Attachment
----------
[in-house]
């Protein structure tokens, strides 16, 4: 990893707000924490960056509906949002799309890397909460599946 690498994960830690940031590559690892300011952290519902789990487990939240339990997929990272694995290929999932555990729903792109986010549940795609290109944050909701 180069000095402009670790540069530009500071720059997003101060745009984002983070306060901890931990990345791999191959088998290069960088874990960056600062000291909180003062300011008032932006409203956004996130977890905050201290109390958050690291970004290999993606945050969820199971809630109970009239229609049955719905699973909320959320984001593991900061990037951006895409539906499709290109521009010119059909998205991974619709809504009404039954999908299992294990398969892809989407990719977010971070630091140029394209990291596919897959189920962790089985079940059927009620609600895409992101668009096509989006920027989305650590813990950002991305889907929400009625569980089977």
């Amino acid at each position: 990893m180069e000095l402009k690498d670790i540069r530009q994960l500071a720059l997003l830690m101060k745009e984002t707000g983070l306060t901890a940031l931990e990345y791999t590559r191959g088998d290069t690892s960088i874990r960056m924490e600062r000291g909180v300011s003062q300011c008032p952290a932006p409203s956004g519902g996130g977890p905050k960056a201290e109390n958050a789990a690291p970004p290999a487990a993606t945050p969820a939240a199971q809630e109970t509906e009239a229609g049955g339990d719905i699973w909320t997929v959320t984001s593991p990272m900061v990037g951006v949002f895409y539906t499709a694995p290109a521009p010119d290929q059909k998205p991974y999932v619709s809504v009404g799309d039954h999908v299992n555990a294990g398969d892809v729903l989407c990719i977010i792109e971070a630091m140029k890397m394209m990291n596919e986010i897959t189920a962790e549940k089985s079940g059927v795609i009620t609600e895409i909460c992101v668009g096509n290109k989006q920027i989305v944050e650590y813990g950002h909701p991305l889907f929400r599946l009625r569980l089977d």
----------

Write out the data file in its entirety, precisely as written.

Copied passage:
[in-house]
């Protein structure tokens, strides 16, 4: 990893707000924490960056509906949002799309890397909460599946 690498994960830690940031590559690892300011952290519902789990487990939240339990997929990272694995290929999932555990729903792109986010549940795609290109944050909701 180069000095402009670790540069530009500071720059997003101060745009984002983070306060901890931990990345791999191959088998290069960088874990960056600062000291909180003062300011008032932006409203956004996130977890905050201290109390958050690291970004290999993606945050969820199971809630109970009239229609049955719905699973909320959320984001593991900061990037951006895409539906499709290109521009010119059909998205991974619709809504009404039954999908299992294990398969892809989407990719977010971070630091140029394209990291596919897959189920962790089985079940059927009620609600895409992101668009096509989006920027989305650590813990950002991305889907929400009625569980089977």
């Amino acid at each position: 990893m180069e000095l402009k690498d670790i540069r530009q994960l500071a720059l997003l830690m101060k745009e984002t707000g983070l306060t901890a940031l931990e990345y791999t590559r191959g088998d290069t690892s960088i874990r960056m924490e600062r000291g909180v300011s003062q300011c008032p952290a932006p409203s956004g519902g996130g977890p905050k960056a201290e109390n958050a789990a690291p970004p290999a487990a993606t945050p969820a939240a199971q809630e109970t509906e009239a229609g049955g339990d719905i699973w909320t997929v959320t984001s593991p990272m900061v990037g951006v949002f895409y539906t499709a694995p290109a521009p010119d290929q059909k998205p991974y999932v619709s809504v009404g799309d039954h999908v299992n555990a294990g398969d892809v729903l989407c990719i977010i792109e971070a630091m140029k890397m394209m990291n596919e986010i897959t189920a962790e549940k089985s079940g059927v795609i009620t609600e895409i909460c992101v668009g096509n290109k989006q920027i989305v944050e650590y813990g950002h909701p991305l889907f929400r599946l009625r569980l089977d």